Both UNL and the University of Iowa are among the 12 members of the Big Ten conference, along with Penn State. Iowa President Sally Mason chairs the Big Ten's presidents council.
Mason was unavailable for an interview Thursday, but she stressed through a spokesman that the council has not reached a conclusion on the institutional control issues raised.
Big Ten spokeswoman Diane Dietz described the proposal as “a working document intended to generate ideas, not draw conclusions.” Giving the commissioner emergency powers to sanction errant coaches is just one of many ideas proposed, she said.
The document was reviewed by the governing council in June, but no action was taken. The council is next scheduled to meet in December, and the provisions cannot take effect without council approval, Dietz said.
The document proposes a July 1, 2013, effective date.
The review is one of several steps outlined in December as part of the Big Ten council's response to the Penn State grand jury report and criminal charges. The council directed Big Ten lawyers to assist the NCAA and Penn State in reviews and investigations and reserved the right to impose sanctions in wrongdoing that may affect the conference and its reputation.
The Big Ten proposal calls for strengthening the chain of command over athletic departments, to make clear that university presidents and their athletic directors have both authority and accountability for running athletics. Its recommendations seem strongly oriented to problems associated with big-time athletic programs — academic standards, interference from boosters, marketing and licensing; athlete recruiting and disciplinary actions.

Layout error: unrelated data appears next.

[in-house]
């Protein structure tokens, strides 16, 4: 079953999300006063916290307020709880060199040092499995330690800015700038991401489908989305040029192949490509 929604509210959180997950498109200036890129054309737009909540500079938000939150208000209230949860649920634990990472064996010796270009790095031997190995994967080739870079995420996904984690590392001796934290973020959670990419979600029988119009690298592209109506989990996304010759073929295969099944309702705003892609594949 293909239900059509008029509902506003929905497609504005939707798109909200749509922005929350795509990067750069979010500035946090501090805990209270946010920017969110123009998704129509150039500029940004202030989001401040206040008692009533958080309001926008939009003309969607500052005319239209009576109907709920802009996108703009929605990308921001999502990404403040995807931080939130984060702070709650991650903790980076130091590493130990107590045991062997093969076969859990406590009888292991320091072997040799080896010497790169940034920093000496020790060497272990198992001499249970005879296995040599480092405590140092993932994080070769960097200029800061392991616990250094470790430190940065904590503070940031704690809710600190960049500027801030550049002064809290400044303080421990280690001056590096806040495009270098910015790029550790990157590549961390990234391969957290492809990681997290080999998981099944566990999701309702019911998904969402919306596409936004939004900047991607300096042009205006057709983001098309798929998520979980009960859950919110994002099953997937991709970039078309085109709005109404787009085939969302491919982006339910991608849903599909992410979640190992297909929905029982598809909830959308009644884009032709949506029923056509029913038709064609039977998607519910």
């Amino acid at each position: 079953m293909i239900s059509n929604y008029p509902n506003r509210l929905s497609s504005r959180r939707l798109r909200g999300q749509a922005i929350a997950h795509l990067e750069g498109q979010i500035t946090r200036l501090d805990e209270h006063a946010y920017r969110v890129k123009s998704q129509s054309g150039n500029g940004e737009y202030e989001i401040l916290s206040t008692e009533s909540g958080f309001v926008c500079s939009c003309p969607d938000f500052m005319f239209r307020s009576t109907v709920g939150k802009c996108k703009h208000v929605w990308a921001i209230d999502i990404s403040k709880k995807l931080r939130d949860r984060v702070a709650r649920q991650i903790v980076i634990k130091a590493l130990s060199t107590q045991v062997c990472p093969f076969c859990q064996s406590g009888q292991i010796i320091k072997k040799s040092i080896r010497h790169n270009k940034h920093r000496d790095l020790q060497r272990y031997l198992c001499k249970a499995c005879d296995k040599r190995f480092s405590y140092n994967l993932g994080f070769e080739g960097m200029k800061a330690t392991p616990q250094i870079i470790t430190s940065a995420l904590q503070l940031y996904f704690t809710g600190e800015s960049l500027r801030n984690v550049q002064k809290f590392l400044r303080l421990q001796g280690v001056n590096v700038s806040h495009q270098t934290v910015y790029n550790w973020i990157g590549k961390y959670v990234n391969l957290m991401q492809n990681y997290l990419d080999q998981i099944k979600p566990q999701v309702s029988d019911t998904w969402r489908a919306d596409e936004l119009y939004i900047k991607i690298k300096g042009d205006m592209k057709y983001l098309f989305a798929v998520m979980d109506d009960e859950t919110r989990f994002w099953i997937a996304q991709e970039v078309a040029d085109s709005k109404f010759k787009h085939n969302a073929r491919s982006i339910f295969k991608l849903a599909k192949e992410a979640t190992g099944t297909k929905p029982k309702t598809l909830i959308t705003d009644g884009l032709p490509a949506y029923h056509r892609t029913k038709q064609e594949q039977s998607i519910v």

The report stresses compliance with the regulatory requirements of the NCAA, the Big Ten and universities.
Only one paragraph seems to refer to the Penn State case, one that gives the council and its commissioner authority to act “if a coach's personal behavior damaged the reputation of the member institution, and perhaps the conference and other member institutions, because it reflected a lack of institutional control.”
Nebraska Athletic Director Tom Osborne said the Big Ten provided information Thursday assuring athletic officials that the ideas listed in the document are nothing more than proposals not yet brought to fruition.
He declined to speculate when asked if it would be controversial to give the commissioner firing authority over coaches and other department employees.
Some observers questioned whether the Big Ten has the authority to interfere in the employment relationship between universities and staff.
“There's a lot of legal ramifications when you get into firing an institution's personnel,” said Grant Teaff, executive director of the American Football Coaches Association in Waco, Texas. “I would say it's fraught with issues.”
Several Big Ten officials said they are seeking ways to improve oversight and control.
This report includes material from the Associated Press.